Please use this identifier to cite or link to this item: http://dspace.uniten.edu.my/jspui/handle/123456789/15321
Title: Macroeconomics, agriculture & food security : a guide to policy analysis in developing countries, 1st. ed.
Authors: Eugenio Díaz-Bonilla. 
Keywords: 1. Agriculture—Economic aspects— Developing countries. 2. Macroeconomics. 3. Food security—Developing countries.
Issue Date: 2015
Publisher: International Food Policy Research Institute
Abstract: Why write a book on macroeconomic policies and their links to agriculture and food security in developing countries? The food price spikes of the years just prior to 2010 and the economic, political, and social dislocations they generated refocused the attention of policymakers and development practitioners on the agricultural sector and food security concerns. But even without those traumatic events, the importance of agriculture for developing countries—and for an adequate functioning of the world economy— cannot be denied. First, although declining over time, primary agriculture still represents important percentages of developing countries’ overall domestic production, exports, and employment. If agro-industrial, transportation, commercial, and other related activities are also counted, then the economic and social importance of agriculture-based sectors increases significantly. Furthermore, large numbers of the world’s poor still live in rural areas and work in agriculture. Through the links via production, trade, employment, and prices, agricultural production is also crucial for national food security. Second, it has been shown that agriculture in developing countries has important growth and employment multipliers for the rest of the economy, and agriculture seems to have larger positive effects in reducing poverty than growth in other sectors. Third, agriculture is not only important for individual developing countries, but it has global significance, considering the large presence of developing countries in world agricultural production and the increasing participation in international trade of those products (these three points will be covered in greater detail in Chapter 1). Why the focus on macroeconomics? Certainly, an adequate policy environment for agriculture in developing countries includes more than just macroeconomic policies. However, the latter provide the general framework for the sectoral policies, and appropriate macroeconomic conditions are crucial for the operation of the agricultural sector. At the same time, developments in the agricultural sector have repercussions in the whole economy, particularly in developing countries. Chapters 1 and 2 aim to place macroeconomic policies in the context of the overall policy program for agricultural production and food security. Why present a separate discussion of macroeconomic issues in developing countries? An obvious observation is that developing countries are different from industrialized countries. This fact has been invoked, since the early debates about development strategies, as an argument for the need of specific policies for those countries, both for long-term growth and for the management of shorter-term macroeconomic policies.1 The argument has been that, although in abstract, general economic principles apply to both developing and industrialized countries, the specific structural characteristics of the former where those principles operate are sufficiently different as to merit adjustments in policy design and implementation.2 Another obvious fact is that the category “developing countries” is very heterogeneous as well. The World Bank (WB), for instance, classifies those countries into low income, lower middle income, middle income, and upper middle income (nondeveloping countries are called “high income”). The International Monetary Fund (IMF) utilizes economic indicators to divide the world into Advanced Economies, Emerging Markets, and Developing Economies (the last two would be roughly similar to the traditional notion of “developing countries” used in this book). With metrics that combined economic and social aspects, the United Nations Development Programme (UNDP) classifies countries into Low, Medium, High, and Very High Human Development (with “developing countries” basically appearing in the first three groups). This book uses in general the notion of “developing countries,” which includes the category of “emerging markets,” while at the same time emphasizing the differences within that heterogeneous group.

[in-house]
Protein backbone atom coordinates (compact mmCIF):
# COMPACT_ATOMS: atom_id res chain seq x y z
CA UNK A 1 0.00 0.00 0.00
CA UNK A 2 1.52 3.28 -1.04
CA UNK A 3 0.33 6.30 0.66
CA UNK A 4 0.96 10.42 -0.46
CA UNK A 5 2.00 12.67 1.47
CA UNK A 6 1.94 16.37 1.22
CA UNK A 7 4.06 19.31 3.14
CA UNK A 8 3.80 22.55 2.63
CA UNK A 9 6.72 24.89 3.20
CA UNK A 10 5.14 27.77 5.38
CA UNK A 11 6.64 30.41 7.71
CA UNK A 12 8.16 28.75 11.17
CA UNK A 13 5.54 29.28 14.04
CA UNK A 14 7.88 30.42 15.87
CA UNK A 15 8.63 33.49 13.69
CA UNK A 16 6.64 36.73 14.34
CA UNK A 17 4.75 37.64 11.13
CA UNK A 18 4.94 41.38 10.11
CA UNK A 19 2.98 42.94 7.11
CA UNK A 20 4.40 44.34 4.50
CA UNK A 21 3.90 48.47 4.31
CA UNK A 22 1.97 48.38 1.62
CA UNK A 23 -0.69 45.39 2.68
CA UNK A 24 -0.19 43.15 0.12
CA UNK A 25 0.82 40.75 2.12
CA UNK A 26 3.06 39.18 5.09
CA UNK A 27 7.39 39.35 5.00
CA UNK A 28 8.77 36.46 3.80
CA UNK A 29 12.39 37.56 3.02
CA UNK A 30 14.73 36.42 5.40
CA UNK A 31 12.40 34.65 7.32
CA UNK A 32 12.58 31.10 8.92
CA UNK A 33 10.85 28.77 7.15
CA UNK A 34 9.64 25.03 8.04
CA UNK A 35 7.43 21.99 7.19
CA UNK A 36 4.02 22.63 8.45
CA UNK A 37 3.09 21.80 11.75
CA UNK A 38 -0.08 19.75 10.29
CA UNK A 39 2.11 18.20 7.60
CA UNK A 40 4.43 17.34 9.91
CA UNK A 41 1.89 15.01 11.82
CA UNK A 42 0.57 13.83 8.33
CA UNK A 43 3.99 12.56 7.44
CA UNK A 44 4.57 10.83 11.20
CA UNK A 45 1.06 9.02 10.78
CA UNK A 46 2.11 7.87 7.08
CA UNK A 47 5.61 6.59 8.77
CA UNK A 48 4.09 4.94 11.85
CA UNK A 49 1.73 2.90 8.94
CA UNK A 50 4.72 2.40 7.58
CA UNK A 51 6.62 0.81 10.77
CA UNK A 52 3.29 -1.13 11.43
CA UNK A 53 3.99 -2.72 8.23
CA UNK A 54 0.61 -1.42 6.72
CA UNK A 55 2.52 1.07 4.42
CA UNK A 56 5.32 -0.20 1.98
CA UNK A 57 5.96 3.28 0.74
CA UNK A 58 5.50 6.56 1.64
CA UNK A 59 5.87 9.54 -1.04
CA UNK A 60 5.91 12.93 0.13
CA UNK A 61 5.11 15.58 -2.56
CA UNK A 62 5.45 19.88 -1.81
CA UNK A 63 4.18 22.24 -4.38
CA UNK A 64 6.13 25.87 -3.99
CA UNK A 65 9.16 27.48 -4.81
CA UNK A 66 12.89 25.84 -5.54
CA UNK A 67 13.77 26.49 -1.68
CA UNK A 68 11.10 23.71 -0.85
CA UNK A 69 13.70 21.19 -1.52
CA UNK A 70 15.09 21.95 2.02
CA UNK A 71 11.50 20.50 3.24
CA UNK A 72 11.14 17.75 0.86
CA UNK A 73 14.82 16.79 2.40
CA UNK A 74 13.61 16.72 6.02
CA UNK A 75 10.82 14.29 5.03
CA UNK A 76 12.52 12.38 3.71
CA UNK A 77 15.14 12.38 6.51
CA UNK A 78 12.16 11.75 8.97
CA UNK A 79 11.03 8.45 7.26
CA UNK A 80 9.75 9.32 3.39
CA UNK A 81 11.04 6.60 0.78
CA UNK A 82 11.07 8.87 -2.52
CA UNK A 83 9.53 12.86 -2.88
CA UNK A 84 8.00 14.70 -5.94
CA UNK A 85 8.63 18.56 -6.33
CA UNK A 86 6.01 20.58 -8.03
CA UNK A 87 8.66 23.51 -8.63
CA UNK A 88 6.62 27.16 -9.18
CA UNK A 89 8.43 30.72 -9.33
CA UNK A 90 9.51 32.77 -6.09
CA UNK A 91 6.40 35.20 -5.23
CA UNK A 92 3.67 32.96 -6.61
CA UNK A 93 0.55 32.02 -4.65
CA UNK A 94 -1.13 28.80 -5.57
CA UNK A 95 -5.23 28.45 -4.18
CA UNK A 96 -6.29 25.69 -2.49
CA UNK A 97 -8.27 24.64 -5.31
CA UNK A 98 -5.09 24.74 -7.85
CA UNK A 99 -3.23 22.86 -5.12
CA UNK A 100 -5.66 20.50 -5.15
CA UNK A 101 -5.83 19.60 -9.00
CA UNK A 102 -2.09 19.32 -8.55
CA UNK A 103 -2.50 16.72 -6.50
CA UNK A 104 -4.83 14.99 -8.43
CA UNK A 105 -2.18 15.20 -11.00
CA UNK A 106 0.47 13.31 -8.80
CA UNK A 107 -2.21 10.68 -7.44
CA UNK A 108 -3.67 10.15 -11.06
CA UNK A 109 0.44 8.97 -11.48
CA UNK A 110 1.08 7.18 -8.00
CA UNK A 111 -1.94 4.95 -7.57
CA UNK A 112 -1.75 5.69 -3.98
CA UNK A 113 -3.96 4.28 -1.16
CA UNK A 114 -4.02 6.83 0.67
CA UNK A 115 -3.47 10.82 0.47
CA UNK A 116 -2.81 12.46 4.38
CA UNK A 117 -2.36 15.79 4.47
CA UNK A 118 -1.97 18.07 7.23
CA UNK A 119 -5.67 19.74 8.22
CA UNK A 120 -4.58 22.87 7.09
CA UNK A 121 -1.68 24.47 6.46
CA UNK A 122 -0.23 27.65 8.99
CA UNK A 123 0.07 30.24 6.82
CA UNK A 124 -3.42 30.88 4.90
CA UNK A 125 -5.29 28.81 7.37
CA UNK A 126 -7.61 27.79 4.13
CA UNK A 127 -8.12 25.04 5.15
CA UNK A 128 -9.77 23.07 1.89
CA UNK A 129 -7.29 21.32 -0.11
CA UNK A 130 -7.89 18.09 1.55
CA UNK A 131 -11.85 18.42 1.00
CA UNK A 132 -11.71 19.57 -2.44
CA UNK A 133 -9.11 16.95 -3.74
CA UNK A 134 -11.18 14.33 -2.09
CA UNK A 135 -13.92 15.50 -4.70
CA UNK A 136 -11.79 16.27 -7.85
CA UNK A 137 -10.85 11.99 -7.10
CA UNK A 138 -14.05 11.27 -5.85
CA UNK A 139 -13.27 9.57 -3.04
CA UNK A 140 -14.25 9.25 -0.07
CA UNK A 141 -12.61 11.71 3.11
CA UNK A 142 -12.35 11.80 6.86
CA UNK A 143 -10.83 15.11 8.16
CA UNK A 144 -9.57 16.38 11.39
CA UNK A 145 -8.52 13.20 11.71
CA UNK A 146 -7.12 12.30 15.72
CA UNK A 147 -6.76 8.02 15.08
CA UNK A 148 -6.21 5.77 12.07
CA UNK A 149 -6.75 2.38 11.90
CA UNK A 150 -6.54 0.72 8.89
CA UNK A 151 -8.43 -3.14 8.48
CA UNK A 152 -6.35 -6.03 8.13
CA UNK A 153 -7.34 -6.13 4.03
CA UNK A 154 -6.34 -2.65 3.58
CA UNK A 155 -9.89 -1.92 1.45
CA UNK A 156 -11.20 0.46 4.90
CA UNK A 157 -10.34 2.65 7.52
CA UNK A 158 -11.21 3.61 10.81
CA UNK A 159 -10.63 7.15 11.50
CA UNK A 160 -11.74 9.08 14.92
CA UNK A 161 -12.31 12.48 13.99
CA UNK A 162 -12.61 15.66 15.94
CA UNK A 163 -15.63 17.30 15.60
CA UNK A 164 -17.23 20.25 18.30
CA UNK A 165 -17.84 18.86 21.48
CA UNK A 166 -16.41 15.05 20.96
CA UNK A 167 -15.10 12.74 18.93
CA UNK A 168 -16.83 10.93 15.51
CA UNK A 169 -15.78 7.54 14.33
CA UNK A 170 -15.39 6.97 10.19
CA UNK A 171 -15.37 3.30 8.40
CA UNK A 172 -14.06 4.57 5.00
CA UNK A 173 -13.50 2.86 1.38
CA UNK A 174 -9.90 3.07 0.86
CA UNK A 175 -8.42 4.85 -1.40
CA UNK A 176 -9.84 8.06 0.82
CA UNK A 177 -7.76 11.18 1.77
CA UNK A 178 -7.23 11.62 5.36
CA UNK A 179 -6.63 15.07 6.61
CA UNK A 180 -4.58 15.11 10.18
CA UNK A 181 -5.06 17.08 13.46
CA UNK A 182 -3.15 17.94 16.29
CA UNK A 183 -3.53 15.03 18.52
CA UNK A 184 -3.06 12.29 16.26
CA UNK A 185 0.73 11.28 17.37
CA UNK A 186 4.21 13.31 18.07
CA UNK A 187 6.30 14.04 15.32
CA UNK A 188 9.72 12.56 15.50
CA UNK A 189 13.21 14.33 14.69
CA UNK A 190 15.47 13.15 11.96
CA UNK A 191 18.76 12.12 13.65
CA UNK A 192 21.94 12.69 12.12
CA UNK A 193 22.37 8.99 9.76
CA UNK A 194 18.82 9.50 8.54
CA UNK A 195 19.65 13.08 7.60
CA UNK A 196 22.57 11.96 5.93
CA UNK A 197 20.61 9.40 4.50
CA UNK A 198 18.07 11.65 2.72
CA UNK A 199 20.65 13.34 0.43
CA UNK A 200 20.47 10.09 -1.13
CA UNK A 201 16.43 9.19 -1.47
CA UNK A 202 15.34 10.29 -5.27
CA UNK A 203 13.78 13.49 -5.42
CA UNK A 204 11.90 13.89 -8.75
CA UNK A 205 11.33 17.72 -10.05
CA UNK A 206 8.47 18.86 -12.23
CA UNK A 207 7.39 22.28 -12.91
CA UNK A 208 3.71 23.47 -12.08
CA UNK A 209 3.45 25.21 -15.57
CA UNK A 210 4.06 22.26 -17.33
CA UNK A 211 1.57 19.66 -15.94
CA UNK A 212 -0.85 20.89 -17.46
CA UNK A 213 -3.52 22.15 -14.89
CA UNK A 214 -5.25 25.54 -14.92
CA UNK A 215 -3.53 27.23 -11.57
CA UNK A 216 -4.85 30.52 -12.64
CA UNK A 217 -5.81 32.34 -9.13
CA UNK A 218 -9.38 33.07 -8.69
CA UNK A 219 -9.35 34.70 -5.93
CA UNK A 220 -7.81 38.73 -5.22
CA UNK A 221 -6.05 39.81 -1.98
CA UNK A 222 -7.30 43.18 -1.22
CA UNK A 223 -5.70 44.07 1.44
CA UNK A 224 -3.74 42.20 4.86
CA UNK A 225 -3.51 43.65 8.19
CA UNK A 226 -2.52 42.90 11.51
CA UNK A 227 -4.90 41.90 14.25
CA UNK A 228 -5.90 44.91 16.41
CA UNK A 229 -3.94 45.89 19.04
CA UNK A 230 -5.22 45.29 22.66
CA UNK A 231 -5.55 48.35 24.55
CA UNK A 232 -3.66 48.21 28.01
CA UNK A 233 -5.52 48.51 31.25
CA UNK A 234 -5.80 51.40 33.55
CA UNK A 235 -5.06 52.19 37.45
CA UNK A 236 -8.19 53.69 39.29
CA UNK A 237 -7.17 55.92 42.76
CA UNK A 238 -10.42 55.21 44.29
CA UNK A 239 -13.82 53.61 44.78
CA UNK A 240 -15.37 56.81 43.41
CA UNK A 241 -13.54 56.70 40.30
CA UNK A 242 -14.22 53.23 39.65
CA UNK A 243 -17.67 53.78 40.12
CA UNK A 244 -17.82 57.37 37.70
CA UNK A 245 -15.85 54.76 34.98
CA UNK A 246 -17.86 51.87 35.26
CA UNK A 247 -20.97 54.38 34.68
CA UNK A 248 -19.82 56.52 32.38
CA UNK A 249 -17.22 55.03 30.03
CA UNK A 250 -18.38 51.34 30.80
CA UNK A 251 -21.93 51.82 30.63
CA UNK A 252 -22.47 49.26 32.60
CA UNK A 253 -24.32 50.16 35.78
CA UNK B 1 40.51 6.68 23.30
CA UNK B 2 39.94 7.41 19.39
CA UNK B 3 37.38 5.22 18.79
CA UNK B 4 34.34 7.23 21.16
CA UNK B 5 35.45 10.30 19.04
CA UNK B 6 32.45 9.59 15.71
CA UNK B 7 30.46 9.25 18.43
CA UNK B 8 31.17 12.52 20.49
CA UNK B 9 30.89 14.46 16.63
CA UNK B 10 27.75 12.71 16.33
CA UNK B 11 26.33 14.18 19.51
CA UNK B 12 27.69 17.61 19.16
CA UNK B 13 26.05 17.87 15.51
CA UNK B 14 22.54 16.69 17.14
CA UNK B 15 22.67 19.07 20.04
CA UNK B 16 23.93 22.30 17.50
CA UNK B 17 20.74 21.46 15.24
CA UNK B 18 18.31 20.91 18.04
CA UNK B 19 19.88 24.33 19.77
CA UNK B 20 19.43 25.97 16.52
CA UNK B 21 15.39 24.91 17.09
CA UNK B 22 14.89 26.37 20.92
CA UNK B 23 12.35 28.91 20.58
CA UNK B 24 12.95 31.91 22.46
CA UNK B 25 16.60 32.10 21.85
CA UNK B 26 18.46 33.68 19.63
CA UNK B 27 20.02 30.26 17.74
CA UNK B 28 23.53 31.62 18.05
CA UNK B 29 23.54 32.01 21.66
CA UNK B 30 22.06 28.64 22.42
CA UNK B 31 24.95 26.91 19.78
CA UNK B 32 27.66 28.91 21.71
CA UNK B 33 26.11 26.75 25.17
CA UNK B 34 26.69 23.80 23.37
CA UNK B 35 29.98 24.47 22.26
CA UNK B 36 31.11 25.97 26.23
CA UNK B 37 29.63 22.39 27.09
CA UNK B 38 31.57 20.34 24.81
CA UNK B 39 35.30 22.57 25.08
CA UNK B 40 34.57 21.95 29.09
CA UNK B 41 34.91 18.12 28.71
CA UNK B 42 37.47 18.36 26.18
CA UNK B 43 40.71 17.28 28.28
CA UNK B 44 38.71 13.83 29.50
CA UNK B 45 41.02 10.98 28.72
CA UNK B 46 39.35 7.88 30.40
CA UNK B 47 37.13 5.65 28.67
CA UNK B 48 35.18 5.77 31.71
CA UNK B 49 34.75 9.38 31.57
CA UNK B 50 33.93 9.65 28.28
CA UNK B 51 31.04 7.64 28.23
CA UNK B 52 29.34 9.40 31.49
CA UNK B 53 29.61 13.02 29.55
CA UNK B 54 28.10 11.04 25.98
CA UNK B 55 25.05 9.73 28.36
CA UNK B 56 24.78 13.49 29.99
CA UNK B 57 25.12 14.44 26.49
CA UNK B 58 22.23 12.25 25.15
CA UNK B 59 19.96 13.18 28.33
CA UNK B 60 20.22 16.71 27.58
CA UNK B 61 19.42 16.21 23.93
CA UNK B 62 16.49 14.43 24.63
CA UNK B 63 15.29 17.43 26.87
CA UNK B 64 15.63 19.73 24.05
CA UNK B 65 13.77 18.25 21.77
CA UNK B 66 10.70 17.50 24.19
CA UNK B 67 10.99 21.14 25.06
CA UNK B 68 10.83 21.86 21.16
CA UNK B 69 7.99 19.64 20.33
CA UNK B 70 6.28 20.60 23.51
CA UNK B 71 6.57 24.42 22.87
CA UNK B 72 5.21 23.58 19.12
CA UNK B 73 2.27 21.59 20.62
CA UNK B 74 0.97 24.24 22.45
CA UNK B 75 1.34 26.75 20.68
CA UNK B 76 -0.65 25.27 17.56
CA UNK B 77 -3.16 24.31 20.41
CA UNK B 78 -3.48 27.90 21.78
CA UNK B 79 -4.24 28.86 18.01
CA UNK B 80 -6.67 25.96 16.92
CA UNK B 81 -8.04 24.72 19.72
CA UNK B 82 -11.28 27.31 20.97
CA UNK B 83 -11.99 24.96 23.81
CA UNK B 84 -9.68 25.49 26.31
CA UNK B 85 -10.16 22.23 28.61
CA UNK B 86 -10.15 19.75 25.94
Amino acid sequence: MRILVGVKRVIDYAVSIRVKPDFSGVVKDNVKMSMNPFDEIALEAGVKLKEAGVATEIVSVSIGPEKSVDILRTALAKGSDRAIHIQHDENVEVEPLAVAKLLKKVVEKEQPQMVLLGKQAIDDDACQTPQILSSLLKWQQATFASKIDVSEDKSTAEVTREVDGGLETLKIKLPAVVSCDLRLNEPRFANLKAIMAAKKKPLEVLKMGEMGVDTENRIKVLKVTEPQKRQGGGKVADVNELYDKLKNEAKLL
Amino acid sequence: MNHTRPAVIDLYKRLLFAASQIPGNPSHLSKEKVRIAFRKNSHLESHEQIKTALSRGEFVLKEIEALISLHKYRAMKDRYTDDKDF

URI: http://dspace.uniten.edu.my/jspui/handle/123456789/15321
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